Can a Sefardi be Yotzeh Zachor with an Ashkenazi Laining and vice Versa?

  • Given that no one discussed having multiple readings for visitors before 100 years ago, clearly there is no Hava Amina it should be a problem.
    – Double AA
    Commented Apr 3, 2016 at 18:05

4 Answers 4


Rav Moshe Feinstein writes that all ethnic pronunciations of Hebrew are equally acceptable, even for chalitza which requires the reading of specific Hebrew verses. I'd assume the same would apply here, according to him.

  • 2
    I have watched a chalitzah with a talmid of Reb MOshe being the Main Dayan and he asked the women which pronunciation she uses and told her to use the one she normally does so I find the Teshuvah intresting Commented Mar 18, 2011 at 20:53
  • 1
    That way the rabbi knows that what she's saying is correct for her pronunciation, and not a mistake.
    – Shalom
    Commented Mar 18, 2011 at 20:57
  • He told her to Pronounce it the way she is used to saying it she was an Isreali in America meaning She Spoke regular and with the Isreali Ivrit accent Commented Mar 18, 2011 at 21:27
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    What Shalom is saying is even though Reb Moshe holds that any pronunciation is okay, it still must be consistent to be considered a pronunciation at all. That is why we ask the woman at Halitzah to pronounce it in her normal way.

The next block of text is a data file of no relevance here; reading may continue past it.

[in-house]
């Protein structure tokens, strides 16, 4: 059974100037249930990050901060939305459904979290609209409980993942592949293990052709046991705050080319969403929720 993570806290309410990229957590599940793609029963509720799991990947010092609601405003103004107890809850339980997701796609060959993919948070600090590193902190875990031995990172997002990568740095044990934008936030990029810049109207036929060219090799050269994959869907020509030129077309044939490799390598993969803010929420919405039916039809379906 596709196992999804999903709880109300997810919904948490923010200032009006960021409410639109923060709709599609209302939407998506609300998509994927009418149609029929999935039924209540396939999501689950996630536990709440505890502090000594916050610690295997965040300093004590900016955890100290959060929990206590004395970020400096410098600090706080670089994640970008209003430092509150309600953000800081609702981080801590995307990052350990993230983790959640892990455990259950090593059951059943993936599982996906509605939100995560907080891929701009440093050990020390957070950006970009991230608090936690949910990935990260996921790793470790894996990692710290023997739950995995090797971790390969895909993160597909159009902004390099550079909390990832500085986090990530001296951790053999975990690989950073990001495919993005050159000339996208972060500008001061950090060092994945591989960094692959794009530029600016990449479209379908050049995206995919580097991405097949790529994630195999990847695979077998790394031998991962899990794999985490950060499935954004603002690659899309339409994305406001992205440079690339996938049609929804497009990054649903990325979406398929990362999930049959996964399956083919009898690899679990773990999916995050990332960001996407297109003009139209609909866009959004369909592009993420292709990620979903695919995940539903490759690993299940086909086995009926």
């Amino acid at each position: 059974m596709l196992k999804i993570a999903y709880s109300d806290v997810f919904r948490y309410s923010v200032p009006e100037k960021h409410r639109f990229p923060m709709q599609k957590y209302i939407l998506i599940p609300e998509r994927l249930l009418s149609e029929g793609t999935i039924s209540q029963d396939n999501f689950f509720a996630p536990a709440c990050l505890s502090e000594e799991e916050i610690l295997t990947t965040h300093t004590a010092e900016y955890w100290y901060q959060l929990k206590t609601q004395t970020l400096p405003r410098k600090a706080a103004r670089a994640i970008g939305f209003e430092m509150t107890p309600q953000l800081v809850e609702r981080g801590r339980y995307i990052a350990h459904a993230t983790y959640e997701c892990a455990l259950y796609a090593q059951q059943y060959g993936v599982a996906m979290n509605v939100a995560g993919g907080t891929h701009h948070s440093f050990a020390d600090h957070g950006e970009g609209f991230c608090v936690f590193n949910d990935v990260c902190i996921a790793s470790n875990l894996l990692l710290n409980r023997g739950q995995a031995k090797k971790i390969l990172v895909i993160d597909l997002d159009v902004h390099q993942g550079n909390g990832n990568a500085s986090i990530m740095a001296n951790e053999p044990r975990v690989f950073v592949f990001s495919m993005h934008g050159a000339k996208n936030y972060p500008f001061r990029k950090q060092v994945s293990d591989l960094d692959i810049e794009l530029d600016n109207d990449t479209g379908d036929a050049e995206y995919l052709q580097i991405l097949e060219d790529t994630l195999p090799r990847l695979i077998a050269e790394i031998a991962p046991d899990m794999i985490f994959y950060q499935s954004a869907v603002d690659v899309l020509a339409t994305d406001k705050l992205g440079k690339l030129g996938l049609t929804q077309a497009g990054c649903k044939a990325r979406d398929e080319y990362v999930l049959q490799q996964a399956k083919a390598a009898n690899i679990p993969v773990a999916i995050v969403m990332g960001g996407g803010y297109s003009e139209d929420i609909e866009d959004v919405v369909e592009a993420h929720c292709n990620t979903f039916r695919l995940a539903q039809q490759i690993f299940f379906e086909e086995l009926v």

– Yahu
    Commented Mar 20, 2011 at 19:16
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    Where does he write this? Commented Feb 28, 2012 at 4:50

My LOR/P told me that I can be yotze with Ashkenazim as long as the reader differentiates between ע and א and between ח and כ (which was the case in my situation).


Yalkut Yosef (685:12) says Bediavad he is Yose - ומכל מקום אם שומע את קריאת פרשת זכור במבטא אשכנזי, ומתוך ספר תורה בכתב אשכנזי, יצאו ידי חובה.

And also, later on he says an Ashkenazi is also Yose from a Sefaradi.


My friend had it from R Dovid Feinstein that one should look for a reader with his own havarah. In this case the koreh used Israeli, and my friend used sav and komotz.

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